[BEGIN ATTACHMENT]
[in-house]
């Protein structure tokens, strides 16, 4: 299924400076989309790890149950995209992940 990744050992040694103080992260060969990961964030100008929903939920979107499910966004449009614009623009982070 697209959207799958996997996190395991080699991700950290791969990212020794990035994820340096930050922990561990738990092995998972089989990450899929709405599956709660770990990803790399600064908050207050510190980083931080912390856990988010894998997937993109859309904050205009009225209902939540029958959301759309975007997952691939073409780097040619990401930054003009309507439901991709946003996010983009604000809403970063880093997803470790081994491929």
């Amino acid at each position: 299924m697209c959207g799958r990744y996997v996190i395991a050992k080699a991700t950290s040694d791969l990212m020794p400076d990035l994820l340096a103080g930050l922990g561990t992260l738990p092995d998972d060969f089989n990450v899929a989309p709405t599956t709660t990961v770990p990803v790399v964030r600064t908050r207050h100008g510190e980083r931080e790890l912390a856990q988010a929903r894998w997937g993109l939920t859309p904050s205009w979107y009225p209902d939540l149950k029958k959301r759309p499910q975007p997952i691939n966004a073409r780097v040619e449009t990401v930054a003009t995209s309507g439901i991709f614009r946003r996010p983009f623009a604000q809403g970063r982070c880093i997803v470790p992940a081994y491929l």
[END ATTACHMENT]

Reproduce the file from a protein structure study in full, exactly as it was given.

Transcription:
[in-house]
């Protein structure tokens, strides 16, 4: 299924400076989309790890149950995209992940 990744050992040694103080992260060969990961964030100008929903939920979107499910966004449009614009623009982070 697209959207799958996997996190395991080699991700950290791969990212020794990035994820340096930050922990561990738990092995998972089989990450899929709405599956709660770990990803790399600064908050207050510190980083931080912390856990988010894998997937993109859309904050205009009225209902939540029958959301759309975007997952691939073409780097040619990401930054003009309507439901991709946003996010983009604000809403970063880093997803470790081994491929």
């Amino acid at each position: 299924m697209c959207g799958r990744y996997v996190i395991a050992k080699a991700t950290s040694d791969l990212m020794p400076d990035l994820l340096a103080g930050l922990g561990t992260l738990p092995d998972d060969f089989n990450v899929a989309p709405t599956t709660t990961v770990p990803v790399v964030r600064t908050r207050h100008g510190e980083r931080e790890l912390a856990q988010a929903r894998w997937g993109l939920t859309p904050s205009w979107y009225p209902d939540l149950k029958k959301r759309p499910q975007p997952i691939n966004a073409r780097v040619e449009t990401v930054a003009t995209s309507g439901i991709f614009r946003r996010p983009f623009a604000q809403g970063r982070c880093i997803v470790p992940a081994y491929l």